JULY 26, 2007
Earlier this year, I watched the boring as hell movie Wind Chill, which was about two kids more or less trapped in a car during a snowstorm. A half hour or so into Penny Dreadful, I began having mostly unpleasant flashbacks to that film, as Penny is about just ONE person stuck in a car during a snowstorm. But unlike Chill, this one actually has some stuff fucking HAPPEN from time to time, before similarly just sort of ending with a cinematic shrug.
Penny was of course one of the "Eight Films To Die For", which, in reality, range from “Not Even Worth A Hangnail For” (Dark Ride) to “Worth Maybe Killing Another Guy For” (Gravedancers). Incidentally, while those two represent the extreme ends of the spectrum, they are the only two that really benefit from a theatrical screening. All of the others are small, often claustrophobic films; the type that play much better at home. Penny is no exception. There are a lot of great little moments throughout the film, and director Richard Brandes does a pretty good job of making the bulk of the film visually interesting, considering what little he has to work with, most of the time. Unfortunately, like many of the others in the series, it would work best as a short film, since the padding and repetition grows tiresome.
For example, for no reason other than to avoid Wind Chill style nothingness, three characters are introduced. We know they are knife fodder, and that’s fine, but they are involved in a pointless subplot about an extra marital affair (even stupider – the guy and girl have their tryst in an old car in the middle of the freezing woods? Y'all never heard of a Denny’s bathroom?). There’s also an overly lengthy and stupid scene of Penny trying to push her car (wedged between two tress) by sticking her leg out the window and pushing the car away from the tree. Even stupider, this actually sort of works.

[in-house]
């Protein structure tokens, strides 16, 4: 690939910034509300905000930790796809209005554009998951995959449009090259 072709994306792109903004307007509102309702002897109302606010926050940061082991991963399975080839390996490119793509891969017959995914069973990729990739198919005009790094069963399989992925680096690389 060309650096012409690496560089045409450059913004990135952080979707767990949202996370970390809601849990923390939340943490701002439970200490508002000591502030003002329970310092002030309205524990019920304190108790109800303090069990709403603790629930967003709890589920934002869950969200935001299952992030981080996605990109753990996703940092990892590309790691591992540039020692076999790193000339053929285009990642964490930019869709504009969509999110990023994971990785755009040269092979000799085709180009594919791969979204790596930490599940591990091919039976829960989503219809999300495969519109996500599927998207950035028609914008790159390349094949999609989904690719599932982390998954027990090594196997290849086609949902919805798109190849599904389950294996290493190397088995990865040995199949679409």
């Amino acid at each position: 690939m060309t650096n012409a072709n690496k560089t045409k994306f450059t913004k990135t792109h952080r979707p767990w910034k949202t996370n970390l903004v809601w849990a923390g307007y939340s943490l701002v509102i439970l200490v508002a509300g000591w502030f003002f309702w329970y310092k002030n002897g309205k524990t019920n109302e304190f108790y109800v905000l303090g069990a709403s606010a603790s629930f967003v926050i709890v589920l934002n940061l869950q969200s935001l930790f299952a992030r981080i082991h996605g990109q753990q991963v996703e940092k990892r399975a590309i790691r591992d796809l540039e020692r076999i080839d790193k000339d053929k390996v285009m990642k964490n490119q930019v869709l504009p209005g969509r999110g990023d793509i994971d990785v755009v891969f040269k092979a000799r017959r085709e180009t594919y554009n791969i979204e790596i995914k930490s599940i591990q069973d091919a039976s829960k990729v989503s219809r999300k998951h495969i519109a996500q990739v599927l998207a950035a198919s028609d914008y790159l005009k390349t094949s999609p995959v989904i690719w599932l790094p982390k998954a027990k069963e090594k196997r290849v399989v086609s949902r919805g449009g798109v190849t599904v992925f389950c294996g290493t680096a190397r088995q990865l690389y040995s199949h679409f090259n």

The ending is a real letdown…. is something I might say if the film actually had an ending. Penny gets out of the car, is chased by the killer, and a kindly motorist picks her up after running the killer over. The killer’s hand twitches as the motorist looks for signs of life. Penny sees this, and then – 2nd unit director names are revealed. Was the killer Penny herself, manifesting a killer, High Tension style? Was it the escaped mental patient who’s name might literally be Red Herring (the radio announcement is shut off literally as the name is about to be revealed, pointlessly)? Maybe just Mimi Rogers’ ghost, making Penny MORE afraid of cars (since she’s a fairly horrible shrink to begin with – the girl is afraid of cars and she tries to help her by driving her around in a beat up old junker with no shocks or rear defroster?)?
However, I would be remiss if I didn’t point that I didn’t really care; I was more or less entertained for 90 minutes and that’s all I ask for out of any After Dark film. And rarely get even that.
On a final note, even though this is actually one of the better AD films, the DVD is entirely lacking in features. While all of the others (to the best of my memory, which is worthless) have had commentary tracks and other extras, all this one has is a 7 min featurette with more than half the running time spent on clips. It’s only truly worth watching for when the titles label the director as “Acclaimed Director Richard Brandes”, despite only having two other movies to his name. Not only that, the two films are ones that even I have never heard of before in all of my Netflix browsing, and both have 3.5 scores on the IMDb to boot. Acclaimed by who, exactly?
Michael Berryman deserves better you bastards!
What say you?